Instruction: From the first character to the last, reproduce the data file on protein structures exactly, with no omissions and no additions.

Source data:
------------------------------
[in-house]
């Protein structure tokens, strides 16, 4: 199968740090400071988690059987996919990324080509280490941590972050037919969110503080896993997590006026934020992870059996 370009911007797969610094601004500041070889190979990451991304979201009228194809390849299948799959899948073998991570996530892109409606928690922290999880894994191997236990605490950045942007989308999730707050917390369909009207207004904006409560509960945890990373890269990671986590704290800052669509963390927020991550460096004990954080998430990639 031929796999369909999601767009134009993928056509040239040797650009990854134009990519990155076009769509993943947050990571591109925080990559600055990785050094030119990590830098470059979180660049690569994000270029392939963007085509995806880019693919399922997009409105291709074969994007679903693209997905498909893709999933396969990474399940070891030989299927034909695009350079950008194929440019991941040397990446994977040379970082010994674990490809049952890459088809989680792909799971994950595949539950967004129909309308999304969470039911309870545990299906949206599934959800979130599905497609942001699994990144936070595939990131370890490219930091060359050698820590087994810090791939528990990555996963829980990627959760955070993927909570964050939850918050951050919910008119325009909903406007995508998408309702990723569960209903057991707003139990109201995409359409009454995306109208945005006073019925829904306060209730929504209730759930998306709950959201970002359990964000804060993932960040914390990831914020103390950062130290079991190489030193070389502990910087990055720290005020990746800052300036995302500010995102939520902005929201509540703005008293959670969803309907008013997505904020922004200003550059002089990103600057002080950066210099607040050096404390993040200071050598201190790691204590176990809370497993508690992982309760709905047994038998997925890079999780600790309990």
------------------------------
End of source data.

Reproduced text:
[in-house]
């Protein structure tokens, strides 16, 4: 199968740090400071988690059987996919990324080509280490941590972050037919969110503080896993997590006026934020992870059996 370009911007797969610094601004500041070889190979990451991304979201009228194809390849299948799959899948073998991570996530892109409606928690922290999880894994191997236990605490950045942007989308999730707050917390369909009207207004904006409560509960945890990373890269990671986590704290800052669509963390927020991550460096004990954080998430990639 031929796999369909999601767009134009993928056509040239040797650009990854134009990519990155076009769509993943947050990571591109925080990559600055990785050094030119990590830098470059979180660049690569994000270029392939963007085509995806880019693919399922997009409105291709074969994007679903693209997905498909893709999933396969990474399940070891030989299927034909695009350079950008194929440019991941040397990446994977040379970082010994674990490809049952890459088809989680792909799971994950595949539950967004129909309308999304969470039911309870545990299906949206599934959800979130599905497609942001699994990144936070595939990131370890490219930091060359050698820590087994810090791939528990990555996963829980990627959760955070993927909570964050939850918050951050919910008119325009909903406007995508998408309702990723569960209903057991707003139990109201995409359409009454995306109208945005006073019925829904306060209730929504209730759930998306709950959201970002359990964000804060993932960040914390990831914020103390950062130290079991190489030193070389502990910087990055720290005020990746800052300036995302500010995102939520902005929201509540703005008293959670969803309907008013997505904020922004200003550059002089990103600057002080950066210099607040050096404390993040200071050598201190790691204590176990809370497993508690992982309760709905047994038998997925890079999780600790309990």